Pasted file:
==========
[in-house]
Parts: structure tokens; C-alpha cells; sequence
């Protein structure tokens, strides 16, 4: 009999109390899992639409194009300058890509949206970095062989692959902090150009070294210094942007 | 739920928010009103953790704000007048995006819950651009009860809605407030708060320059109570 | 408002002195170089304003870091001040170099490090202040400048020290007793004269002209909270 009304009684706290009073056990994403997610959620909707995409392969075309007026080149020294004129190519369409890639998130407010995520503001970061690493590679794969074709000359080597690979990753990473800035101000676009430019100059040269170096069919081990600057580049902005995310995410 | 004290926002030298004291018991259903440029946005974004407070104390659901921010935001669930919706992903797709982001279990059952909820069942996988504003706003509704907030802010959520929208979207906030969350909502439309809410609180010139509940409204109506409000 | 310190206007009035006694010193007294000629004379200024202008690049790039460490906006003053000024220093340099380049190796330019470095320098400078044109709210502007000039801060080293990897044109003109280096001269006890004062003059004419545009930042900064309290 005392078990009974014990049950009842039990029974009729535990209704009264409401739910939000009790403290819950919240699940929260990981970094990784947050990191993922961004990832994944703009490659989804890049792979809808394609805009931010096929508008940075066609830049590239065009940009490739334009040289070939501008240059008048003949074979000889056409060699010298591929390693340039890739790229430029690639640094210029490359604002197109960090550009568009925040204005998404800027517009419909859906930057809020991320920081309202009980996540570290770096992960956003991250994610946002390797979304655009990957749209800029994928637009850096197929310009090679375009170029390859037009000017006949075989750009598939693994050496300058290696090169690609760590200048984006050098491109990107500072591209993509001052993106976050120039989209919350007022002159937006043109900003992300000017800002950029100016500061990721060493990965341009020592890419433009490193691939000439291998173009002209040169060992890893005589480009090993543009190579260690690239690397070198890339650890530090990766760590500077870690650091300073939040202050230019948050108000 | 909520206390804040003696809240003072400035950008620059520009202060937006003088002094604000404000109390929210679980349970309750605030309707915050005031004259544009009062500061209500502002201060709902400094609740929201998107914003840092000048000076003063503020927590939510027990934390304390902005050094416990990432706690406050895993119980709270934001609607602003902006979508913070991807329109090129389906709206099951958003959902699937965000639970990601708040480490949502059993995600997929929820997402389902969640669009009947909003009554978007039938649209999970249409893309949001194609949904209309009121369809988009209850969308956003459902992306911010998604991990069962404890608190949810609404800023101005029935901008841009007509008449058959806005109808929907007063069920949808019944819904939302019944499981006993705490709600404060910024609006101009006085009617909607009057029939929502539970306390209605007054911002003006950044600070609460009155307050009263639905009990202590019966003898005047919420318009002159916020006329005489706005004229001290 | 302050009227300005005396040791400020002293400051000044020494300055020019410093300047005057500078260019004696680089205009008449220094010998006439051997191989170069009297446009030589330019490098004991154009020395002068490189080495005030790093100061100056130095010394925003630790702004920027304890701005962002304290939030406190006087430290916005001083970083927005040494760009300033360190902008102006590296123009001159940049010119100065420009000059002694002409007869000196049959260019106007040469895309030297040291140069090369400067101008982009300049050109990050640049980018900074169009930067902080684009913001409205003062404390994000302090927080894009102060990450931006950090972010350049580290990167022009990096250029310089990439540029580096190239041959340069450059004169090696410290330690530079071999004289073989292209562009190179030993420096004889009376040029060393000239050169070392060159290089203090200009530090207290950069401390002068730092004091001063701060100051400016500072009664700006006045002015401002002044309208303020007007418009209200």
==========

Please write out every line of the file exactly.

[in-house]
Parts: structure tokens; C-alpha cells; sequence
């Protein structure tokens, strides 16, 4: 009999109390899992639409194009300058890509949206970095062989692959902090150009070294210094942007 | 739920928010009103953790704000007048995006819950651009009860809605407030708060320059109570 | 408002002195170089304003870091001040170099490090202040400048020290007793004269002209909270 009304009684706290009073056990994403997610959620909707995409392969075309007026080149020294004129190519369409890639998130407010995520503001970061690493590679794969074709000359080597690979990753990473800035101000676009430019100059040269170096069919081990600057580049902005995310995410 | 004290926002030298004291018991259903440029946005974004407070104390659901921010935001669930919706992903797709982001279990059952909820069942996988504003706003509704907030802010959520929208979207906030969350909502439309809410609180010139509940409204109506409000 | 310190206007009035006694010193007294000629004379200024202008690049790039460490906006003053000024220093340099380049190796330019470095320098400078044109709210502007000039801060080293990897044109003109280096001269006890004062003059004419545009930042900064309290 005392078990009974014990049950009842039990029974009729535990209704009264409401739910939000009790403290819950919240699940929260990981970094990784947050990191993922961004990832994944703009490659989804890049792979809808394609805009931010096929508008940075066609830049590239065009940009490739334009040289070939501008240059008048003949074979000889056409060699010298591929390693340039890739790229430029690639640094210029490359604002197109960090550009568009925040204005998404800027517009419909859906930057809020991320920081309202009980996540570290770096992960956003991250994610946002390797979304655009990957749209800029994928637009850096197929310009090679375009170029390859037009000017006949075989750009598939693994050496300058290696090169690609760590200048984006050098491109990107500072591209993509001052993106976050120039989209919350007022002159937006043109900003992300000017800002950029100016500061990721060493990965341009020592890419433009490193691939000439291998173009002209040169060992890893005589480009090993543009190579260690690239690397070198890339650890530090990766760590500077870690650091300073939040202050230019948050108000 | 909520206390804040003696809240003072400035950008620059520009202060937006003088002094604000404000109390929210679980349970309750605030309707915050005031004259544009009062500061209500502002201060709902400094609740929201998107914003840092000048000076003063503020927590939510027990934390304390902005050094416990990432706690406050895993119980709270934001609607602003902006979508913070991807329109090129389906709206099951958003959902699937965000639970990601708040480490949502059993995600997929929820997402389902969640669009009947909003009554978007039938649209999970249409893309949001194609949904209309009121369809988009209850969308956003459902992306911010998604991990069962404890608190949810609404800023101005029935901008841009007509008449058959806005109808929907007063069920949808019944819904939302019944499981006993705490709600404060910024609006101009006085009617909607009057029939929502539970306390209605007054911002003006950044600070609460009155307050009263639905009990202590019966003898005047919420318009002159916020006329005489706005004229001290 | 302050009227300005005396040791400020002293400051000044020494300055020019410093300047005057500078260019004696680089205009008449220094010998006439051997191989170069009297446009030589330019490098004991154009020395002068490189080495005030790093100061100056130095010394925003630790702004920027304890701005962002304290939030406190006087430290916005001083970083927005040494760009300033360190902008102006590296123009001159940049010119100065420009000059002694002409007869000196049959260019106007040469895309030297040291140069090369400067101008982009300049050109990050640049980018900074169009930067902080684009913001409205003062404390994000302090927080894009102060990450931006950090972010350049580290990167022009990096250029310089990439540029580096190239041959340069450059004169090696410290330690530079071999004289073989292209562009190179030993420096004889009376040029060393000239050169070392060159290089203090200009530090207290950069401390002068730092004091001063701060100051400016500072009664700006006045002015401002002044309208303020007007418009209200």